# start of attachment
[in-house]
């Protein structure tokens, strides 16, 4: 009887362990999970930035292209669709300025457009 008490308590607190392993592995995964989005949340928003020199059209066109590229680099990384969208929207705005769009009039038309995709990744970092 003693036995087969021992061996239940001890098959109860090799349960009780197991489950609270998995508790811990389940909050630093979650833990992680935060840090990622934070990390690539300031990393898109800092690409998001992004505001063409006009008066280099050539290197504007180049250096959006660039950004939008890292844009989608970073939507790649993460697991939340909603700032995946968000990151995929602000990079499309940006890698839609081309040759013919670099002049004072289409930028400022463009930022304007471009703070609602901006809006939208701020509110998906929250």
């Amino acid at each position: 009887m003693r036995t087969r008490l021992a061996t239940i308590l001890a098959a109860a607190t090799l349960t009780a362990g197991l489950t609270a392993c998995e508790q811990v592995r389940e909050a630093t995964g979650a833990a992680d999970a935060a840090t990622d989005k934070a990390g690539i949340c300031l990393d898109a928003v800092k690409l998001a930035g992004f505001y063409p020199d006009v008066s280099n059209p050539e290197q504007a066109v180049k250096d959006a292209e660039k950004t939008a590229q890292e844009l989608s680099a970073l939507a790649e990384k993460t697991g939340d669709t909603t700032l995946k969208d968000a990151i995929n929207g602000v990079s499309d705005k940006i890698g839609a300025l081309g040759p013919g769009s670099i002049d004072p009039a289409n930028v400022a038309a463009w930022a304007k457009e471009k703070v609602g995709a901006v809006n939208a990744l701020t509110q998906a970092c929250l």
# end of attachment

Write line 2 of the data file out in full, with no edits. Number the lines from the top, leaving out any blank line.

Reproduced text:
């Protein structure tokens, strides 16, 4: 009887362990999970930035292209669709300025457009 008490308590607190392993592995995964989005949340928003020199059209066109590229680099990384969208929207705005769009009039038309995709990744970092 003693036995087969021992061996239940001890098959109860090799349960009780197991489950609270998995508790811990389940909050630093979650833990992680935060840090990622934070990390690539300031990393898109800092690409998001992004505001063409006009008066280099050539290197504007180049250096959006660039950004939008890292844009989608970073939507790649993460697991939340909603700032995946968000990151995929602000990079499309940006890698839609081309040759013919670099002049004072289409930028400022463009930022304007471009703070609602901006809006939208701020509110998906929250």